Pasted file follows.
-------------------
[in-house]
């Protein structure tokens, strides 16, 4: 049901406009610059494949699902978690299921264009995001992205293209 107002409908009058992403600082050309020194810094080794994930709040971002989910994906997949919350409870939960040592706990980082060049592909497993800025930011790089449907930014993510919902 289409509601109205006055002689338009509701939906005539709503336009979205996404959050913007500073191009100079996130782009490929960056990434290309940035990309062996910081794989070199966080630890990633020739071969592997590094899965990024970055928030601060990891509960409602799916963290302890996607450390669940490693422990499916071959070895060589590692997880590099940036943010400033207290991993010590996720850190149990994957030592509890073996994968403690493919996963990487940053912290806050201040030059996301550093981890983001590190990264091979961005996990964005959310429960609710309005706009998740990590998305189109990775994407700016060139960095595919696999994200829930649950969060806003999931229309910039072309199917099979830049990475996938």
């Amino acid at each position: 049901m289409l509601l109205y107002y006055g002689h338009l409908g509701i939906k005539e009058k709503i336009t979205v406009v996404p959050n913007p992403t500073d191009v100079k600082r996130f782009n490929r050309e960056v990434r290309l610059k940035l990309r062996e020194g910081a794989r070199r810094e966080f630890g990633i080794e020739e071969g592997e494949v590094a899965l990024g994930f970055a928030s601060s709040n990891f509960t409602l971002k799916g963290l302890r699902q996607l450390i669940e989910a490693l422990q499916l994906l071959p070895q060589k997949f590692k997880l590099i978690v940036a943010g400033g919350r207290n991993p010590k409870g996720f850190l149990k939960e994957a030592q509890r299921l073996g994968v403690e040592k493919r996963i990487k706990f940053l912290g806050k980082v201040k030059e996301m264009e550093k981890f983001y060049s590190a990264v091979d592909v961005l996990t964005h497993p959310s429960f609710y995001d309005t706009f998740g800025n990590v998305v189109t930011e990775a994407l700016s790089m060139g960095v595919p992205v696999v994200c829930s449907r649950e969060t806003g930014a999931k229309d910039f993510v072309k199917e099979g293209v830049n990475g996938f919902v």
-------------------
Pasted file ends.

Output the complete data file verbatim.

[in-house]
């Protein structure tokens, strides 16, 4: 049901406009610059494949699902978690299921264009995001992205293209 107002409908009058992403600082050309020194810094080794994930709040971002989910994906997949919350409870939960040592706990980082060049592909497993800025930011790089449907930014993510919902 289409509601109205006055002689338009509701939906005539709503336009979205996404959050913007500073191009100079996130782009490929960056990434290309940035990309062996910081794989070199966080630890990633020739071969592997590094899965990024970055928030601060990891509960409602799916963290302890996607450390669940490693422990499916071959070895060589590692997880590099940036943010400033207290991993010590996720850190149990994957030592509890073996994968403690493919996963990487940053912290806050201040030059996301550093981890983001590190990264091979961005996990964005959310429960609710309005706009998740990590998305189109990775994407700016060139960095595919696999994200829930649950969060806003999931229309910039072309199917099979830049990475996938």
């Amino acid at each position: 049901m289409l509601l109205y107002y006055g002689h338009l409908g509701i939906k005539e009058k709503i336009t979205v406009v996404p959050n913007p992403t500073d191009v100079k600082r996130f782009n490929r050309e960056v990434r290309l610059k940035l990309r062996e020194g910081a794989r070199r810094e966080f630890g990633i080794e020739e071969g592997e494949v590094a899965l990024g994930f970055a928030s601060s709040n990891f509960t409602l971002k799916g963290l302890r699902q996607l450390i669940e989910a490693l422990q499916l994906l071959p070895q060589k997949f590692k997880l590099i978690v940036a943010g400033g919350r207290n991993p010590k409870g996720f850190l149990k939960e994957a030592q509890r299921l073996g994968v403690e040592k493919r996963i990487k706990f940053l912290g806050k980082v201040k030059e996301m264009e550093k981890f983001y060049s590190a990264v091979d592909v961005l996990t964005h497993p959310s429960f609710y995001d309005t706009f998740g800025n990590v998305v189109t930011e990775a994407l700016s790089m060139g960095v595919p992205v696999v994200c829930s449907r649950e969060t806003g930014a999931k229309d910039f993510v072309k199917e099979g293209v830049n990475g996938f919902v």